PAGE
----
A second way of thinking, especially in continental Europe, is not satisfied with this “one size fits all” approach. It tries to distinguish between good and bad leavernes, and may even introduce additional categories for some “grey leavers”. For example, a vesting system in Germany might look like this: A clearly bad leaver loses all Vesting Shares, including vested shares. A Leaver voucher retains all the unshakable shares and loses only a portion of the und damaged shares or is compensated for the unr confiscated shares to be transferred. A “voluntary Leaver” may lose his or her steadfasient shares, but retain all or at least some of the insolvent shares, and a founder who resigns due to a serious illness may retain all the insolvent shares. In general, in agreements, we see 50% – 75% of a founder`s shares subject to unwaveringness, instead of the whole 100%. However, it is very different. Investors will argue that the purpose of the investment is to look forward and not backward, and that they are simply trying to keep the people who are essential to justify the valuation they are investing in. The counter-argument is that if the founders have been dislodging for some time, they have won most of the shares anyway. What salaries are founders entitled to (if any)? How can this be changed? With Avodocs, you can create and customize legal documents for your startup by asking yourself questions and creating a founding agreement based on your answers. You can get a free template here. When founders agree to restrictions on unshakability, it is usually to their advantage to submit a special tax choice, known as an election under Section 83(b). This is discussed in our article What is a “Section 83(b) Wahl” and why should I file one? While these principles are largely undisputed, the devil is in the details: the investment structure must strike a balance between the investor`s goals and the founders` legitimate interest in protecting their ideas and achievements.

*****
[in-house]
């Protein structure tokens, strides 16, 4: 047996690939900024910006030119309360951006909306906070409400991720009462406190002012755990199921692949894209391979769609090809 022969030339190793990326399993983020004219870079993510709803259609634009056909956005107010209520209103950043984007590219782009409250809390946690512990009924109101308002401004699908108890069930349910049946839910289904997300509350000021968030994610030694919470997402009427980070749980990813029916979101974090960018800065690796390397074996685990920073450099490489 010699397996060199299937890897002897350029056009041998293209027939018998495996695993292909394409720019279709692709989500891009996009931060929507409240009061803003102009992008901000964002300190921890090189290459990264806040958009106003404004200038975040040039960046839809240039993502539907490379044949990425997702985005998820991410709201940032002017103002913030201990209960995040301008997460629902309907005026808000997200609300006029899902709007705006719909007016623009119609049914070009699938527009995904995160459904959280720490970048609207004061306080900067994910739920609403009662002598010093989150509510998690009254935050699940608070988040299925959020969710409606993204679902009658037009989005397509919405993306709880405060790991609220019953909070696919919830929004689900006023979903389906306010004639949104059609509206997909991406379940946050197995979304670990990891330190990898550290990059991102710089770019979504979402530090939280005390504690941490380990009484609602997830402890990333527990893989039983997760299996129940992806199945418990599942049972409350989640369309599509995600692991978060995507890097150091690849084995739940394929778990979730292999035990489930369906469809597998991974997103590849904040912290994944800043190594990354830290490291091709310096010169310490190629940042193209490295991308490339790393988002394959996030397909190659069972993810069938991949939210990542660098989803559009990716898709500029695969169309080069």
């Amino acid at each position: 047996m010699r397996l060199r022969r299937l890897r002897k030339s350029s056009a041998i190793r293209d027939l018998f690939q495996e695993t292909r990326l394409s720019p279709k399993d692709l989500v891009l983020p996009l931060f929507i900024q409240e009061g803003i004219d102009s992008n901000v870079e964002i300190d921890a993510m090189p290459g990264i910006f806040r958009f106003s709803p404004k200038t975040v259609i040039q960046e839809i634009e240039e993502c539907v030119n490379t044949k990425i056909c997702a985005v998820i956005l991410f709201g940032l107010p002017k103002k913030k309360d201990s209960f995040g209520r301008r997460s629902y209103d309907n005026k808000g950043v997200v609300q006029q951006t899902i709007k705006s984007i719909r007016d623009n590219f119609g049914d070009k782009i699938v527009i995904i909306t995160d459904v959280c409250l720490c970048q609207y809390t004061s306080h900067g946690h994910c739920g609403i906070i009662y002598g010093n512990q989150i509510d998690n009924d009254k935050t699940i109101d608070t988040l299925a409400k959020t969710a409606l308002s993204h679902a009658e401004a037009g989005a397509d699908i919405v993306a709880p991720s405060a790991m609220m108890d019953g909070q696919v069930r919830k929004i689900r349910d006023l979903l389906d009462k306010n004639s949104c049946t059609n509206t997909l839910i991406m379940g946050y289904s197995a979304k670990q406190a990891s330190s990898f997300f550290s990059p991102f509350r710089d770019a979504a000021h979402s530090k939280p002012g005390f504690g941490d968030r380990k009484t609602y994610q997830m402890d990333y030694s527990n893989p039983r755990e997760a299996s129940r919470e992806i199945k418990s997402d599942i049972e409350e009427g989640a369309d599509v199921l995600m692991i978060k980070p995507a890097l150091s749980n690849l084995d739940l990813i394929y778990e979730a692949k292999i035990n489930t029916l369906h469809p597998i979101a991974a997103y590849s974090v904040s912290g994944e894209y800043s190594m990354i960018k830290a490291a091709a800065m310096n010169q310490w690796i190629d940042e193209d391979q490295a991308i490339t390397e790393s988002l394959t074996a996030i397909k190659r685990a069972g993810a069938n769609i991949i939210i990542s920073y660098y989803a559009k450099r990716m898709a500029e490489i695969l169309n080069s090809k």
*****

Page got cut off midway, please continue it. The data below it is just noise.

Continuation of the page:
The first thing to avoid is the assimilation of the conditions of the founding actions to those of a staff incentive program (“ESOP”). An ESOP, whether “real” shares, options or virtual shares, will usually have stricter conditions than the founding investment, because the shares or options granted to employees are, in almost all cases, exclusively for future work and have not already been earned to some extent.